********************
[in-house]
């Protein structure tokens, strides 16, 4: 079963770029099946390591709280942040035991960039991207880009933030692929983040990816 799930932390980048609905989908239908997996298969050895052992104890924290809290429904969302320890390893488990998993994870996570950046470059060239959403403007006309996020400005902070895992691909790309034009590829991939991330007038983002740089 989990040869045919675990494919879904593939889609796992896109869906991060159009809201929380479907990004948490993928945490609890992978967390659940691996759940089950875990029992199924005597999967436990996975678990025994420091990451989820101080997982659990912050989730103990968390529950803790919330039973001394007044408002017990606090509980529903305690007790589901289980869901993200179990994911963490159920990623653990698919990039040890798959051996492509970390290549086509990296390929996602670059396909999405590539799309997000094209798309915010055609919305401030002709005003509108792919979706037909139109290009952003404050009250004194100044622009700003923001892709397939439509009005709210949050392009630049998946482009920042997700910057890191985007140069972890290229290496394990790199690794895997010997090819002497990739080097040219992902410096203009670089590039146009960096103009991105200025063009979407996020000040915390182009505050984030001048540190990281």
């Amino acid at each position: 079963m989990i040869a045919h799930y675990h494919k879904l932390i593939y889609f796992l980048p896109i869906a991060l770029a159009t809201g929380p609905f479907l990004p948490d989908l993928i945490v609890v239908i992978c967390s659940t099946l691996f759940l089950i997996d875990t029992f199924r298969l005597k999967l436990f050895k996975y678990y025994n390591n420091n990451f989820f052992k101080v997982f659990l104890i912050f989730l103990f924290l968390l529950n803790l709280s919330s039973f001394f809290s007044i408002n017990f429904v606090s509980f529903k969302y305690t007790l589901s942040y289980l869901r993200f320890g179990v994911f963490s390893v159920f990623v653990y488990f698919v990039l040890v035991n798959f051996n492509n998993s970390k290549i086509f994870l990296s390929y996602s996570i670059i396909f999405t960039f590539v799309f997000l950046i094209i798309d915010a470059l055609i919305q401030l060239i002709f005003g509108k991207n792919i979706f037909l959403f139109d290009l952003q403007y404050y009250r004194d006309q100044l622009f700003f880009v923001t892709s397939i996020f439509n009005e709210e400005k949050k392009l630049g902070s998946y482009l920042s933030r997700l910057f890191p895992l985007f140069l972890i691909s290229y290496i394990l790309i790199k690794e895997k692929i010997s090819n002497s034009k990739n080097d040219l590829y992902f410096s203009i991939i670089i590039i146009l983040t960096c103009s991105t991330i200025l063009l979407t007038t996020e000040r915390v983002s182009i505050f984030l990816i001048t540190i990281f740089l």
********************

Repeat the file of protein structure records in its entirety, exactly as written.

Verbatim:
[in-house]
């Protein structure tokens, strides 16, 4: 079963770029099946390591709280942040035991960039991207880009933030692929983040990816 799930932390980048609905989908239908997996298969050895052992104890924290809290429904969302320890390893488990998993994870996570950046470059060239959403403007006309996020400005902070895992691909790309034009590829991939991330007038983002740089 989990040869045919675990494919879904593939889609796992896109869906991060159009809201929380479907990004948490993928945490609890992978967390659940691996759940089950875990029992199924005597999967436990996975678990025994420091990451989820101080997982659990912050989730103990968390529950803790919330039973001394007044408002017990606090509980529903305690007790589901289980869901993200179990994911963490159920990623653990698919990039040890798959051996492509970390290549086509990296390929996602670059396909999405590539799309997000094209798309915010055609919305401030002709005003509108792919979706037909139109290009952003404050009250004194100044622009700003923001892709397939439509009005709210949050392009630049998946482009920042997700910057890191985007140069972890290229290496394990790199690794895997010997090819002497990739080097040219992902410096203009670089590039146009960096103009991105200025063009979407996020000040915390182009505050984030001048540190990281």
């Amino acid at each position: 079963m989990i040869a045919h799930y675990h494919k879904l932390i593939y889609f796992l980048p896109i869906a991060l770029a159009t809201g929380p609905f479907l990004p948490d989908l993928i945490v609890v239908i992978c967390s659940t099946l691996f759940l089950i997996d875990t029992f199924r298969l005597k999967l436990f050895k996975y678990y025994n390591n420091n990451f989820f052992k101080v997982f659990l104890i912050f989730l103990f924290l968390l529950n803790l709280s919330s039973f001394f809290s007044i408002n017990f429904v606090s509980f529903k969302y305690t007790l589901s942040y289980l869901r993200f320890g179990v994911f963490s390893v159920f990623v653990y488990f698919v990039l040890v035991n798959f051996n492509n998993s970390k290549i086509f994870l990296s390929y996602s996570i670059i396909f999405t960039f590539v799309f997000l950046i094209i798309d915010a470059l055609i919305q401030l060239i002709f005003g509108k991207n792919i979706f037909l959403f139109d290009l952003q403007y404050y009250r004194d006309q100044l622009f700003f880009v923001t892709s397939i996020f439509n009005e709210e400005k949050k392009l630049g902070s998946y482009l920042s933030r997700l910057f890191p895992l985007f140069l972890i691909s290229y290496i394990l790309i790199k690794e895997k692929i010997s090819n002497s034009k990739n080097d040219l590829y992902f410096s203009i991939i670089i590039i146009l983040t960096c103009s991105t991330i200025l063009l979407t007038t996020e000040r915390v983002s182009i505050f984030l990816i001048t540190i990281f740089l």